In the face of decreasing global resource prices, it is natural that countries will react differently, Bank of Canada Governor Stephen Poloz said Thursday morning in Ottawa.
Poloz headlined the first instalment of the Mayor’s Breakfast Series in 2016, delivering a measured keynote speech on divergent national monetary policies at Ottawa City Hall. He framed his remarks around responses to the global recession of the late 2000s an eight-year recovery process, he noted, that has been “anything but synchronized.”
“As the global economy enters a new year, divergence has become the dominant theme,” Poloz said, citing the U.S. Federal Reserve’s recent decision to begin normalizing interest rates and the European Central Bank’s contrasting move to trim its deposit rate below zero.
“The underlying forces acting on the global economy are powerful, slow moving and affect various economies differently,” he said. “This means that the theme of divergence — both financial and economic — is likely to remain with us for some time to come.”
Speaking amid a commodity price shock that has hindered Canada’s exporting capacity for just over a year, Poloz told the crowd of local business attendees that the economy must stay the course, in hopes that the loonie — bolstered by a flexible exchange rate — will eventually rise alongside oil prices.
“There is no simple policy response in this situation. The forces that have been set in motion simply must work themselves out,” he said. “The economy’s adjustment process can be difficult and painful for individuals, and there are policies that can help buffer those effects, but the adjustments must eventually happen.”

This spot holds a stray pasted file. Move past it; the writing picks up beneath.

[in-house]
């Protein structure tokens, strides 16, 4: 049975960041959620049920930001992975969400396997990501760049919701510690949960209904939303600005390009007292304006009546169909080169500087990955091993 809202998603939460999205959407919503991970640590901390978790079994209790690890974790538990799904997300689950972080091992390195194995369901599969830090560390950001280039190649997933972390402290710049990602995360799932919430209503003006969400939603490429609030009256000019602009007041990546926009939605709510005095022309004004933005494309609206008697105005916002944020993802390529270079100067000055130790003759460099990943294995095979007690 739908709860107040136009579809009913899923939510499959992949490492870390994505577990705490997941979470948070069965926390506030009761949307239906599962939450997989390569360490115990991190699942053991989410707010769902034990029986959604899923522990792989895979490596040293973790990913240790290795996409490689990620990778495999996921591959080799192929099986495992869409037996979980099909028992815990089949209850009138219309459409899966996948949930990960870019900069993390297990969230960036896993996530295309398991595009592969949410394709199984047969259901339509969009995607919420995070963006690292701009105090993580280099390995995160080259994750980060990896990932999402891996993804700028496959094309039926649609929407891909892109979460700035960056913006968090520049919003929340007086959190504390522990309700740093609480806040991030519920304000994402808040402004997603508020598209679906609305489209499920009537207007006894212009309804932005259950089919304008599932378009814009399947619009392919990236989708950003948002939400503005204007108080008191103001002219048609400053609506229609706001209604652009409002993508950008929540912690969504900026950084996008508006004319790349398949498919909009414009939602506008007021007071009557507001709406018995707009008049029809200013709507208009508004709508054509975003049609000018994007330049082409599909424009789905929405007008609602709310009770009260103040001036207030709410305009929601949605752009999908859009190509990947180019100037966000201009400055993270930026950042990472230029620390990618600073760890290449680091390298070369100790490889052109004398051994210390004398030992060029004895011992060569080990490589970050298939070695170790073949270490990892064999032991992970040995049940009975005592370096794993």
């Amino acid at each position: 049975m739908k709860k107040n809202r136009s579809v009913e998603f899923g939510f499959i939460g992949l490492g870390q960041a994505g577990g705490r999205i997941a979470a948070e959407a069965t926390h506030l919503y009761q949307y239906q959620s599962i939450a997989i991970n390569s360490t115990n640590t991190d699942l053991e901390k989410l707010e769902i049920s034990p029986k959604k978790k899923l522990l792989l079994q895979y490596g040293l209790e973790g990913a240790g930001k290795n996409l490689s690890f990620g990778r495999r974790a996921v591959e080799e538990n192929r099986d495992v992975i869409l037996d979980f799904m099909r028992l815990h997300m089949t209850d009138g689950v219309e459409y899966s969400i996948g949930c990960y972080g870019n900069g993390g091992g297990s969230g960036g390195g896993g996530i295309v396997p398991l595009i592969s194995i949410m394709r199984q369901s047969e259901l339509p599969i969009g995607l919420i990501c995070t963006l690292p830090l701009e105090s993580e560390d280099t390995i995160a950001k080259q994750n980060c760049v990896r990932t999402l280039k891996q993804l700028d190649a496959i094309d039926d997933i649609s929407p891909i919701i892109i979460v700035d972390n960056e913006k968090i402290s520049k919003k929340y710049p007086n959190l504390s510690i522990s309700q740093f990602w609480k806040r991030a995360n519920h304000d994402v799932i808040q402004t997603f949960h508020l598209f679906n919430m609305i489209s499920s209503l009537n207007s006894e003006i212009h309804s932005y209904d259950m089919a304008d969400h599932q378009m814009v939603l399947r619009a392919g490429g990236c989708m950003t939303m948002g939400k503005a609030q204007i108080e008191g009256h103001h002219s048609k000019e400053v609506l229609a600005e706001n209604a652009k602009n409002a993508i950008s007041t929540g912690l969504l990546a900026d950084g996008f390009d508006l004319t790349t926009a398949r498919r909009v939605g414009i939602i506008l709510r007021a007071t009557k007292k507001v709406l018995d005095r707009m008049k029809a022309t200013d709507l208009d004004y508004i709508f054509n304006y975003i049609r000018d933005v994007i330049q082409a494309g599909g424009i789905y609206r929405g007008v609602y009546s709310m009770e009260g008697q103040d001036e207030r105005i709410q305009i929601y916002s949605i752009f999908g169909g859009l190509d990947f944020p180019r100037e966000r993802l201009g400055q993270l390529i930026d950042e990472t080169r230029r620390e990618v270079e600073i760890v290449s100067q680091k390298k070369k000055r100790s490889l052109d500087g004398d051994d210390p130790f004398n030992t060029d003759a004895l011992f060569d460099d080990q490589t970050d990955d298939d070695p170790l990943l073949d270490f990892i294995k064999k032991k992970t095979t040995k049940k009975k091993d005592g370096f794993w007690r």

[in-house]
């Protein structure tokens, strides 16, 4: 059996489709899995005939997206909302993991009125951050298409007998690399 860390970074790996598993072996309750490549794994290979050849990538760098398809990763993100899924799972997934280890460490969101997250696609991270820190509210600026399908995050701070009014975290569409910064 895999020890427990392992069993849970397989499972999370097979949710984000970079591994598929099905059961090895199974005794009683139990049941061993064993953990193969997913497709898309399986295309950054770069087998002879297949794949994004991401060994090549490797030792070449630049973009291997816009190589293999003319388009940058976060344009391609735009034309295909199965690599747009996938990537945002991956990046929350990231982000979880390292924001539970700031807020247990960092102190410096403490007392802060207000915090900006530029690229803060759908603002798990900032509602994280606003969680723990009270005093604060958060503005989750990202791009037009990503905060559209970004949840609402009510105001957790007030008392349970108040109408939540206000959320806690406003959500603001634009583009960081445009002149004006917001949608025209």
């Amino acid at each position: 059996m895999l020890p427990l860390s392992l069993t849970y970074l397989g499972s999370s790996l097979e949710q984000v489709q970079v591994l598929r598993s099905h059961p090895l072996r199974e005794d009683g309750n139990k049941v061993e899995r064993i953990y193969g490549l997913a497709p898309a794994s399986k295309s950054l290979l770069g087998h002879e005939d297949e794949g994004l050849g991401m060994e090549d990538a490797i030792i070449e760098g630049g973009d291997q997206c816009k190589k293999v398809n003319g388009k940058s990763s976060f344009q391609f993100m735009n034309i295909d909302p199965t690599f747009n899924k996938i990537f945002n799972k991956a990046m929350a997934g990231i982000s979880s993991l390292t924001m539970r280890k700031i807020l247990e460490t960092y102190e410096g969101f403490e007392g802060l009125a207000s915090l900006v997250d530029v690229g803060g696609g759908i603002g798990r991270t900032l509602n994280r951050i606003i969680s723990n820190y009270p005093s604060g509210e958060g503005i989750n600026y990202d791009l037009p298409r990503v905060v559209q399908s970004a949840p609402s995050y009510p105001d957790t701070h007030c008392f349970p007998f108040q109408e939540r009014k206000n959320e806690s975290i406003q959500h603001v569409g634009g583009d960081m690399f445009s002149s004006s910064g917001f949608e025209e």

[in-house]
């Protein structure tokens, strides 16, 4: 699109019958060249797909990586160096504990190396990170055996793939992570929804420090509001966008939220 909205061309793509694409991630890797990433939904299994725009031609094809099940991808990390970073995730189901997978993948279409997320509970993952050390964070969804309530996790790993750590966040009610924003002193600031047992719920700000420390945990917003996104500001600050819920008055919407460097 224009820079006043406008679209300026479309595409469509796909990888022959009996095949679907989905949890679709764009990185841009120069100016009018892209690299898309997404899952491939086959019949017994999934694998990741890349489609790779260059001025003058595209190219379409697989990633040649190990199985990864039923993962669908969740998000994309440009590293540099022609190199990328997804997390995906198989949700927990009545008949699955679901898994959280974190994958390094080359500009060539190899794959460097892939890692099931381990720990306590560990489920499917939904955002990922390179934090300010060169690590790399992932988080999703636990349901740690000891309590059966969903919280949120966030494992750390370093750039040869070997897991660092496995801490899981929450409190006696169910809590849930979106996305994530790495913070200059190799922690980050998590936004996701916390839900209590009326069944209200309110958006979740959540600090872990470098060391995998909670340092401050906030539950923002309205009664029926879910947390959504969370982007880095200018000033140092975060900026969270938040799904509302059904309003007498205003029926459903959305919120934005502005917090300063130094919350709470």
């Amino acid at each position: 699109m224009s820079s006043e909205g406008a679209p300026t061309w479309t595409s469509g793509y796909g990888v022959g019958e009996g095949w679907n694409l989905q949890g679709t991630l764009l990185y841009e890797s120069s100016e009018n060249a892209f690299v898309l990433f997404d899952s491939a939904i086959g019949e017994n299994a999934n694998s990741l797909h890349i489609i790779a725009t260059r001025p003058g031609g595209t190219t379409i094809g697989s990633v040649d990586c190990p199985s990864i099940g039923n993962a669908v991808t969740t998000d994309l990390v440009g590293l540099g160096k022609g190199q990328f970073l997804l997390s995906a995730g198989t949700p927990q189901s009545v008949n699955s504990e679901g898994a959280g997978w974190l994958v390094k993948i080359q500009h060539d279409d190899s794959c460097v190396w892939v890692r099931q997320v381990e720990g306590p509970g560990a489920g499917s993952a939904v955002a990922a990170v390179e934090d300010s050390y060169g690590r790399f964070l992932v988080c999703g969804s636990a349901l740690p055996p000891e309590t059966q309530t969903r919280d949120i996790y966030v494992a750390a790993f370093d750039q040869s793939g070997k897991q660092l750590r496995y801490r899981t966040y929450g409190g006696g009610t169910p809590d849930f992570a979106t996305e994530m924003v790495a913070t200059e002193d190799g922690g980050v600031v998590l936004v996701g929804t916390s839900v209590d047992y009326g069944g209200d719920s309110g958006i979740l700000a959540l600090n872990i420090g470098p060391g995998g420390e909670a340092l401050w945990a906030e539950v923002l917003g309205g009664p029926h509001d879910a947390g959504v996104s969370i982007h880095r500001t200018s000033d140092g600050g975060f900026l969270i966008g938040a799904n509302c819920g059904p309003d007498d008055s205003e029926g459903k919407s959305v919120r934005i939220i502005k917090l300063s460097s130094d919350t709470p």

Poloz, an east Ottawa resident, began his seven-year term as Governor of the Bank of Canada in June 2013, after serving in a variety of roles with the Bank from 1981-95. More recently, he held a series of executive positions over 14 years at Export Development Canada, departing for the Bank after two years as EDC’s president and CEO.
The governor said Thursday that curtailing inflation is his current priority, adding that the Bank will release an updated outlook on Canadian currency, imports and exports later this month.
“The Bank of Canada will continue to run an independent monetary policy, anchored by our inflation target (of two per cent),” Poloz said, “and we will use our tools to manage risks along the way.”
Nick Faris is an Ottawa- and Toronto-based journalist, whose work has been featured in the National Post, Ottawa Life Magazine, the Kingston Whig-Standard and The Queen’s Journal. He is set to graduate from Queen’s University with a bachelor’s degree in political studies.